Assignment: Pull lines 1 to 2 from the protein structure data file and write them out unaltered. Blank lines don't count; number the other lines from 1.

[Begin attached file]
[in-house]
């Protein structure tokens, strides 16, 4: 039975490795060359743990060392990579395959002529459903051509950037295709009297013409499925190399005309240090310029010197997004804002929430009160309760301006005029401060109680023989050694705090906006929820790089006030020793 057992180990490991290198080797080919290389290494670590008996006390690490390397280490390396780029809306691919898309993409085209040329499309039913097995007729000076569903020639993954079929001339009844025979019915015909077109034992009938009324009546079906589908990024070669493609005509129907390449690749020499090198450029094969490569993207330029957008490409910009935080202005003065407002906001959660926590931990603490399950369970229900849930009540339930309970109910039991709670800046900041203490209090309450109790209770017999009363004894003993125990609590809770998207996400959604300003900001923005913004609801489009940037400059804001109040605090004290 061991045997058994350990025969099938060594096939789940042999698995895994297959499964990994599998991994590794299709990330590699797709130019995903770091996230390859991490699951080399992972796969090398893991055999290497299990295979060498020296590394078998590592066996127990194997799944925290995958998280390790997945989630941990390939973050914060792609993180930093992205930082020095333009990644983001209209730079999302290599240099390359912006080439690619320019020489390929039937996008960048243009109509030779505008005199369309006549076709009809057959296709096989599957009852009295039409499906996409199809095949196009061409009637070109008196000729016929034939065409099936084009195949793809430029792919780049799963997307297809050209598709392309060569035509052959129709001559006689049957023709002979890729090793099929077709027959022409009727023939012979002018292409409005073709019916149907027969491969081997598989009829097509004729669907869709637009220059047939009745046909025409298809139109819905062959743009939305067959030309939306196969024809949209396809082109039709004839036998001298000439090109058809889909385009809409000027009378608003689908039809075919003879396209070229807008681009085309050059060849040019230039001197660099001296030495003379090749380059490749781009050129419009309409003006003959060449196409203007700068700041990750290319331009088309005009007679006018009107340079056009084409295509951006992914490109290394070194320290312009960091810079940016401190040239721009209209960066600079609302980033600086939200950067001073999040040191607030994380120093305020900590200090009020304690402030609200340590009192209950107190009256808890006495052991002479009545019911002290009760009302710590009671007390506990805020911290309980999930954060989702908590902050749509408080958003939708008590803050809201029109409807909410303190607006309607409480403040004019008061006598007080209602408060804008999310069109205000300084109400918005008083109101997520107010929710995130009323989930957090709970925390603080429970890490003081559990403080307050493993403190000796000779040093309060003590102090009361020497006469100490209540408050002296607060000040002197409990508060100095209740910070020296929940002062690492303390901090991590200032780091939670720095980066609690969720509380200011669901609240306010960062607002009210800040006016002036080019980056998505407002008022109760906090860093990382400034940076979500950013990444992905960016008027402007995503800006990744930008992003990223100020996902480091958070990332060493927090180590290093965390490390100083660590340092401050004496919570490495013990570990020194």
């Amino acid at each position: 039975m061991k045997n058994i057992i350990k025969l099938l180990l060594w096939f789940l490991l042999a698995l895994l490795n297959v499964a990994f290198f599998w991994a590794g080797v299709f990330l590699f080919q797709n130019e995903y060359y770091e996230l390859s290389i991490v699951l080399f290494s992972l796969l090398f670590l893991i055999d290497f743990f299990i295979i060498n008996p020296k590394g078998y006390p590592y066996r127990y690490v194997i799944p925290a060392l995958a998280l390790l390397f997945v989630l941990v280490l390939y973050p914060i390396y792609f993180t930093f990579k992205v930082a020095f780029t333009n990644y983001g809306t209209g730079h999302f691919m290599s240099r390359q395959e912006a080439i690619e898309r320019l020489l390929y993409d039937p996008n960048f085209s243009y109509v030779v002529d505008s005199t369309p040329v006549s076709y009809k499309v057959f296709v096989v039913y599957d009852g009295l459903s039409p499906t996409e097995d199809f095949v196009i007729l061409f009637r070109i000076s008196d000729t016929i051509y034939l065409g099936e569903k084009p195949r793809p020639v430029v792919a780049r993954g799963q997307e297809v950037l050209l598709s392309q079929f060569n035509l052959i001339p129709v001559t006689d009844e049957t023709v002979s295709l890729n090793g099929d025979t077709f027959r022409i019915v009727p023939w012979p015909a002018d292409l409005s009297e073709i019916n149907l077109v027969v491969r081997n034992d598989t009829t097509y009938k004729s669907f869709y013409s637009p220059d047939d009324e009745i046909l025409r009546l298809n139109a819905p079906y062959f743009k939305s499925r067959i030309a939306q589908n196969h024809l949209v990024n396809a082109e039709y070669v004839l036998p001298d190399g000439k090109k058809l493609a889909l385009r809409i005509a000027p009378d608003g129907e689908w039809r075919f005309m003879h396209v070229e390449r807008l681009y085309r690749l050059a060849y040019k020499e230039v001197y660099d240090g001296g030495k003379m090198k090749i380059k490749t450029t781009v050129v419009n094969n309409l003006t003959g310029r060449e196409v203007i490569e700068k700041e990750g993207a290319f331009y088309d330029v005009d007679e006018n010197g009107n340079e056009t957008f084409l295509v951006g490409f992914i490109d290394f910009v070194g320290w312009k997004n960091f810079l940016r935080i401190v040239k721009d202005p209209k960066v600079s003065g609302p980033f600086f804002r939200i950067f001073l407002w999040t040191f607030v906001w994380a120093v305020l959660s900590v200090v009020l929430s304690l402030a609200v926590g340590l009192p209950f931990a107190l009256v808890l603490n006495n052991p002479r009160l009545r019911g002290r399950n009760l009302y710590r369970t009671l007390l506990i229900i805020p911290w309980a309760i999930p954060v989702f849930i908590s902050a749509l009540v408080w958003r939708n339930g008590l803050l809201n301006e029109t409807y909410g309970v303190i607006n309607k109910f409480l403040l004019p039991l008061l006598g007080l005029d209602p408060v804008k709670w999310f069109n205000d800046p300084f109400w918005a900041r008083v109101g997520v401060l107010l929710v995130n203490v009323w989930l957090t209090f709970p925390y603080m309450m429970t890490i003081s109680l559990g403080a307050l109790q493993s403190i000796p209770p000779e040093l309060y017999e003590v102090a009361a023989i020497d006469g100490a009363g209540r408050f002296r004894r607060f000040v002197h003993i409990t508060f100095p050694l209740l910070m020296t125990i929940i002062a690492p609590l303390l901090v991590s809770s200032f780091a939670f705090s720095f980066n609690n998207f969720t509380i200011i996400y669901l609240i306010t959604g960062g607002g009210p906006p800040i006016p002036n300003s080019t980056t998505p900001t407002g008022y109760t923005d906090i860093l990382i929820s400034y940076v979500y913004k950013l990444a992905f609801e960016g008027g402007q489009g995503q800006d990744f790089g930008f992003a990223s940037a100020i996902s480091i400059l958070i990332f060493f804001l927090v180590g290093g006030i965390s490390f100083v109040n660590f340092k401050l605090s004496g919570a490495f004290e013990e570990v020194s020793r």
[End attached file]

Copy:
[in-house]
């Protein structure tokens, strides 16, 4: 039975490795060359743990060392990579395959002529459903051509950037295709009297013409499925190399005309240090310029010197997004804002929430009160309760301006005029401060109680023989050694705090906006929820790089006030020793 057992180990490991290198080797080919290389290494670590008996006390690490390397280490390396780029809306691919898309993409085209040329499309039913097995007729000076569903020639993954079929001339009844025979019915015909077109034992009938009324009546079906589908990024070669493609005509129907390449690749020499090198450029094969490569993207330029957008490409910009935080202005003065407002906001959660926590931990603490399950369970229900849930009540339930309970109910039991709670800046900041203490209090309450109790209770017999009363004894003993125990609590809770998207996400959604300003900001923005913004609801489009940037400059804001109040605090004290 061991045997058994350990025969099938060594096939789940042999698995895994297959499964990994599998991994590794299709990330590699797709130019995903770091996230390859991490699951080399992972796969090398893991055999290497299990295979060498020296590394078998590592066996127990194997799944925290995958998280390790997945989630941990390939973050914060792609993180930093992205930082020095333009990644983001209209730079999302290599240099390359912006080439690619320019020489390929039937996008960048243009109509030779505008005199369309006549076709009809057959296709096989599957009852009295039409499906996409199809095949196009061409009637070109008196000729016929034939065409099936084009195949793809430029792919780049799963997307297809050209598709392309060569035509052959129709001559006689049957023709002979890729090793099929077709027959022409009727023939012979002018292409409005073709019916149907027969491969081997598989009829097509004729669907869709637009220059047939009745046909025409298809139109819905062959743009939305067959030309939306196969024809949209396809082109039709004839036998001298000439090109058809889909385009809409000027009378608003689908039809075919003879396209070229807008681009085309050059060849040019230039001197660099001296030495003379090749380059490749781009050129419009309409003006003959060449196409203007700068700041990750290319331009088309005009007679006018009107340079056009084409295509951006992914490109290394070194320290312009960091810079940016401190040239721009209209960066600079609302980033600086939200950067001073999040040191607030994380120093305020900590200090009020304690402030609200340590009192209950107190009256808890006495052991002479009545019911002290009760009302710590009671007390506990805020911290309980999930954060989702908590902050749509408080958003939708008590803050809201029109409807909410303190607006309607409480403040004019008061006598007080209602408060804008999310069109205000300084109400918005008083109101997520107010929710995130009323989930957090709970925390603080429970890490003081559990403080307050493993403190000796000779040093309060003590102090009361020497006469100490209540408050002296607060000040002197409990508060100095209740910070020296929940002062690492303390901090991590200032780091939670720095980066609690969720509380200011669901609240306010960062607002009210800040006016002036080019980056998505407002008022109760906090860093990382400034940076979500950013990444992905960016008027402007995503800006990744930008992003990223100020996902480091958070990332060493927090180590290093965390490390100083660590340092401050004496919570490495013990570990020194």